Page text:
Should parents or other adults make important decisions for their older (15-18) teenage children?   Would you agree or disagree with this statement? Please use specific reasons and examples to support your opinion.

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This conversation would be better served if the author was more specific with regard to what s/he meant by "important" decision. Several people make very good points. 15 year olds are not as a general rule as mature emotionally or cognitively as 18 year olds are. However, if parents do...

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This conversation would be better served if the author was more specific with regard to what s/he meant by "important" decision. Several people make very good points. 15 year olds are not as a general rule as mature emotionally or cognitively as 18 year olds are. However, if parents do not allow their children some latitude in the decision making process, when will these children ever learn. So what decisions should this age group be allowed to make? Whether to attend school or not? Whether to drive? What time they should be home? What they should be allowed to do in or outside of the home? I guess what it might finally come down to is the fact that with regard to law, parents might legally be responsible for their children until they do turn 18. Therefore they might legally be required to make many of those important decisions as a matter of law.

 

 

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Absolutely. Certainly some decision-making should be made by the teens, but all parents have a legal obligation to take care of their children. Many people forget that biologically, the human brain of teens of this age isNOT fully developed, which explains many of the confounding and unexplainable actions of teens. Parents should never use the excuse that their own love or popularity will be compromised if they give in to something they know is not in the best interest of their children. Seeing that their children make it safely to the age of 21 is enough of a challenge; from that point on, they will have plenty of time to realize the consequences of their actions and, hopefully, will have learned from the good advice of their parents.

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I concur with mshurn on every point, especially about the difference between a 15 year old and an 18 year old.  An enormous amount of growing up and maturity occurs (or should) in those three years; indeed, many 15 year olds are still functionally adolescent, although they are most likely approaching the end of that particular phase.  A 15 year old can't drive and isn't even old enough to work in most places of business; an 18 year old, however, is old enough to enlist in the military, and is certainly to the point where he or she should be able to select a college, and ascertain some sort of direction for a career path.  The challenge for parents, of course, is where to hang on, and where to let go in those three interim years, years in which the child/teen/young adult in question is probably chomping at the bit to be independent in every aspect of his or her life.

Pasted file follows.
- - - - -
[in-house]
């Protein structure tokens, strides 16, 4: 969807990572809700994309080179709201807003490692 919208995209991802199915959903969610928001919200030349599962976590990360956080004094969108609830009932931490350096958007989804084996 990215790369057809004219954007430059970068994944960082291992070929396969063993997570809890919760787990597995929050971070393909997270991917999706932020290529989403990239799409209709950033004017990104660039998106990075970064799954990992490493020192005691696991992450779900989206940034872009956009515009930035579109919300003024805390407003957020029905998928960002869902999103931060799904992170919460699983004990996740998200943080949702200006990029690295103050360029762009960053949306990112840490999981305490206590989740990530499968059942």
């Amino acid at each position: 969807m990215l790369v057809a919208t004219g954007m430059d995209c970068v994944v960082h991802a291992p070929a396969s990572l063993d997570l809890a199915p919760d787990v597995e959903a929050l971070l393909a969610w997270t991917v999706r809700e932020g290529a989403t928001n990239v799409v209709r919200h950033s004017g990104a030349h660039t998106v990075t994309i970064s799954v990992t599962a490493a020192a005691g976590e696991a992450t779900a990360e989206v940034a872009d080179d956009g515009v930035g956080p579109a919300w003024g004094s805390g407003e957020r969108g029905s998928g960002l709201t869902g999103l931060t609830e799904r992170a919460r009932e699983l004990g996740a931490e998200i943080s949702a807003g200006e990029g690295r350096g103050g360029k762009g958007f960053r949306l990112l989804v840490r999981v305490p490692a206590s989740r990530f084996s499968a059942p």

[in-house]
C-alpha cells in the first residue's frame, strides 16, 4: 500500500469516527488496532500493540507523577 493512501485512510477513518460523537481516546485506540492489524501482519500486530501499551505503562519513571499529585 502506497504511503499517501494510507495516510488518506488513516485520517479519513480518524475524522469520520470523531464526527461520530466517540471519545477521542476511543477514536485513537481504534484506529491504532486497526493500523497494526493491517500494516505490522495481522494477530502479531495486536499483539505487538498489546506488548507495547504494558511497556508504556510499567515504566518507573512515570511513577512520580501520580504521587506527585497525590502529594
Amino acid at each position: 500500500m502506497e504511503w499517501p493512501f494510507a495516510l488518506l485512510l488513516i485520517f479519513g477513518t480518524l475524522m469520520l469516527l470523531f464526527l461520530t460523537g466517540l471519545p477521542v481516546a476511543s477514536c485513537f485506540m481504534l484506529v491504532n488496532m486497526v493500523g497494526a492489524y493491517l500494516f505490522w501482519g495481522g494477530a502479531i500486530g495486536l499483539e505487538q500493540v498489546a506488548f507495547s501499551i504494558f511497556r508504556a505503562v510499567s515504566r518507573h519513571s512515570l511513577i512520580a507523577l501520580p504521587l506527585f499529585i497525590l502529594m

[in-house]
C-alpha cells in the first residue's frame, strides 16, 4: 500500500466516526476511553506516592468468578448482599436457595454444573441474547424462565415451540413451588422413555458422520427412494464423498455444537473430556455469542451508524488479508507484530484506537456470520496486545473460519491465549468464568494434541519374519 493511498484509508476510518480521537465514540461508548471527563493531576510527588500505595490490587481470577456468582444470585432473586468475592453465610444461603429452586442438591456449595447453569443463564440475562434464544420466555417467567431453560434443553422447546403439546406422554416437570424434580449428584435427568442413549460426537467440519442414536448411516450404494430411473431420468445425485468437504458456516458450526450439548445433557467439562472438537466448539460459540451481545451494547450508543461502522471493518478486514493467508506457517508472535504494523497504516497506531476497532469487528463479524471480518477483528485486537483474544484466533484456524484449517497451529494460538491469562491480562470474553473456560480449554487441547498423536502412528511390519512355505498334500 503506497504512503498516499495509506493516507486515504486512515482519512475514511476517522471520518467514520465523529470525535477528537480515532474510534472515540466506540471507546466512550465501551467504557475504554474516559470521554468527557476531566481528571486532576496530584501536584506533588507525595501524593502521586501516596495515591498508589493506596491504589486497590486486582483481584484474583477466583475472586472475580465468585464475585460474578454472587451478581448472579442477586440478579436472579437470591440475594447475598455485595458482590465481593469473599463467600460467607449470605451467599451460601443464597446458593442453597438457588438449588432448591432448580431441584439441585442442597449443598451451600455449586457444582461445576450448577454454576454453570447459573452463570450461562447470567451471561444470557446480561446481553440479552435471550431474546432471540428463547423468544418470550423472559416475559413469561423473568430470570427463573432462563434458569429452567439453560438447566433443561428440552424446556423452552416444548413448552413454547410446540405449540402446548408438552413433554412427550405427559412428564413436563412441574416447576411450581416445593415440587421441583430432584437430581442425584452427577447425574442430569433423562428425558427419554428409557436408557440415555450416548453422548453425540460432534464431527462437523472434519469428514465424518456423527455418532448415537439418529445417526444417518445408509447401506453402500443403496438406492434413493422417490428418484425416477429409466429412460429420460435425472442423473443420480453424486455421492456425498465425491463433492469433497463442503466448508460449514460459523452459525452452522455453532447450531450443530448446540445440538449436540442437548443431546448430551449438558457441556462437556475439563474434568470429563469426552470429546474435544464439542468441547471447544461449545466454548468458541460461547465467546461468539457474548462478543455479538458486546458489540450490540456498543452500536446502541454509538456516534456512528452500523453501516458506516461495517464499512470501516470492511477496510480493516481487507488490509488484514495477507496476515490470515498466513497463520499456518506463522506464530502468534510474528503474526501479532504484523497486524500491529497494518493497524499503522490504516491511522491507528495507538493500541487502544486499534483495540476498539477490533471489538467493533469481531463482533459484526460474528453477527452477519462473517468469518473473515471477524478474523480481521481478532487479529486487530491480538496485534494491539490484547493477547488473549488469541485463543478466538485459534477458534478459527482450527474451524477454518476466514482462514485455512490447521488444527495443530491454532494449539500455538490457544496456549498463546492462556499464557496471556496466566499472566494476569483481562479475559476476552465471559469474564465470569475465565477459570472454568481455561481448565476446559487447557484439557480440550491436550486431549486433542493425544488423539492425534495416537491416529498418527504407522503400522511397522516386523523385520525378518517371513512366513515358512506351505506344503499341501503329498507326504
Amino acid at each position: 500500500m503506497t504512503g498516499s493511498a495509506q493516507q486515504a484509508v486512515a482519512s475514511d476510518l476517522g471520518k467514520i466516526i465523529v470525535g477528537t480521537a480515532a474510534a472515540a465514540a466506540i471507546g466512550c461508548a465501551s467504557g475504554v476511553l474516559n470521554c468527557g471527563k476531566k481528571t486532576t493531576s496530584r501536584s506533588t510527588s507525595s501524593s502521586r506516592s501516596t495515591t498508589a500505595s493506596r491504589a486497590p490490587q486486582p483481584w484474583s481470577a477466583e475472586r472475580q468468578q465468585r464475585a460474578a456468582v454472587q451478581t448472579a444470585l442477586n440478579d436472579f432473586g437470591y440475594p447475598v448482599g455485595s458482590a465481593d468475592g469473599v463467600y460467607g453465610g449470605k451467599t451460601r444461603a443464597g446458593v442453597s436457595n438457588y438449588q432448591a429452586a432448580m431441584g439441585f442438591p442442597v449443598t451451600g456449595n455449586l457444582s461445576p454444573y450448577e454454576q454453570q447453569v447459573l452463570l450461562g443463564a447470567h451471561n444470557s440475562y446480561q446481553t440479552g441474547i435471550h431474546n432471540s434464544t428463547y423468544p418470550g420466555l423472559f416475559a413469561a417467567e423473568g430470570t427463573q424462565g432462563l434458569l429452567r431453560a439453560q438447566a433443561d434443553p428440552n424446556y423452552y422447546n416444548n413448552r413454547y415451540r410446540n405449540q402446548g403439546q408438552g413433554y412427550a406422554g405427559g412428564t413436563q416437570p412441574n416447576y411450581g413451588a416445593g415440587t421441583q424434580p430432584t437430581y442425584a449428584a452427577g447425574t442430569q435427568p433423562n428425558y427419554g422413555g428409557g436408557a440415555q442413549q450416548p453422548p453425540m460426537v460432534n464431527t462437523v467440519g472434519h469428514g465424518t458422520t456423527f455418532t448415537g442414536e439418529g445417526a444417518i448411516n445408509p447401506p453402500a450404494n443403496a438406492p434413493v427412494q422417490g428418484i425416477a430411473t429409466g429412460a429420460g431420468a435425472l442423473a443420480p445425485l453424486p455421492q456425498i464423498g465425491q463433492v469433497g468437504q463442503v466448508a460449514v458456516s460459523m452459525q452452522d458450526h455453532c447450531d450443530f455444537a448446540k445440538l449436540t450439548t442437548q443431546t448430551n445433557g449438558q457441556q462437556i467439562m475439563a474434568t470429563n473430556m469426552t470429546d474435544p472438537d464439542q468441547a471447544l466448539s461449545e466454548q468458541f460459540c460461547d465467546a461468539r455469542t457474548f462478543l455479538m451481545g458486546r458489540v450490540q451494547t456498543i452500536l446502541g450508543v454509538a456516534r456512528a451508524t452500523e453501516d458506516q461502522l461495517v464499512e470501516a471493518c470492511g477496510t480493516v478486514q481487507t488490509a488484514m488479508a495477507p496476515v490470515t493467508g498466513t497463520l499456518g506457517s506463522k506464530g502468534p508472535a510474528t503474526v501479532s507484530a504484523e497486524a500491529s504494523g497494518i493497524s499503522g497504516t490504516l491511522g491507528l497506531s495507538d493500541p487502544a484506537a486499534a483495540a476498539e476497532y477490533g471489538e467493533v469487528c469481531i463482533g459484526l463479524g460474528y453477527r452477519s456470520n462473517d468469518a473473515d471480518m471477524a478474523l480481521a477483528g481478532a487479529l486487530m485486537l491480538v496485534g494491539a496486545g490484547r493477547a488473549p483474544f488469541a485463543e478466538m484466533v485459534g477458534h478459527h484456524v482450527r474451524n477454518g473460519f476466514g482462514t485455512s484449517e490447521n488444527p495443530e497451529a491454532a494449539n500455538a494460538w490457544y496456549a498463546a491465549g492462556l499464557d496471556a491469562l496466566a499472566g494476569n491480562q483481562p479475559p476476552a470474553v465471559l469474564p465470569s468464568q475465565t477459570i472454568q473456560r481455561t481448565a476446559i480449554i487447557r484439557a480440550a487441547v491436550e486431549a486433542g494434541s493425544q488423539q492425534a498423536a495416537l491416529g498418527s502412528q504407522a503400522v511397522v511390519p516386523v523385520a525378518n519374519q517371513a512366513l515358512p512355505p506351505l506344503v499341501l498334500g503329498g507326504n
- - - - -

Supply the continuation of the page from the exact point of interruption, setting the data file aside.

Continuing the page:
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First of all, there are important developmental differences between a fifteen-year-old and an eighteen-year-old, as well as differences in their legal rights. An eighteen-year-old, for example, can drop out of school, vote, and join military service, whereas younger teens by law cannot make these choices for themselves. The issue raised in the question is far too broad and complex for a simple yes or no assessment.

What constitutes an important decision? Dropping out of school and getting married are important decisions, but choosing which college to attend and which career to pursue are also important decisions. A fifteen-year-old should not be making those first two decisions independently, but eighteen-year-olds should be able to decide the last two for themselves.

The hardest part of parenting is deciding when to hold on and when to let go. Doing one or the other in every instance is not good parenting. The older children become, the more parents have to let go and give them the freedom to grow and to learn to handle responsibility. There is no magic age, and certainly not 15, when parents can abdicate their own responsibility to guide, and when necessary, to draw the line and hold it.

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The two positions on this statement feature a great deal of justification.  On one hand, the argument for parents to make decisions for their teens is a powerful one.  It rests in the idea that there are so many avenues and areas for teens to end up in difficult positions and challenging predicaments.  These areas can have life altering consequences.  To be able to sacrifice one's children to the downside and potential harmful aspects of freedom is an abdication of one's responsibilities as parent.  It is the job of any caregiver to help one's children through difficult times by ensuring that decisions made are in the best interests of the child.  The converse of this notion would be in the idea that children are best served when they understand the complex and intricate nature of freedom.  This argument suggests that parents will not outlive their children and, at some point and level, children must understand how to make critical choices.  It is a variation of the notion that children must "fly from the nest."  In order for this flight to be a successful one, parents must guide their children in decision making, but in the final analysis, teens, in order to be effective adults, must learn how to make and live with critical decisions, understanding that their lives and their choices are their own.

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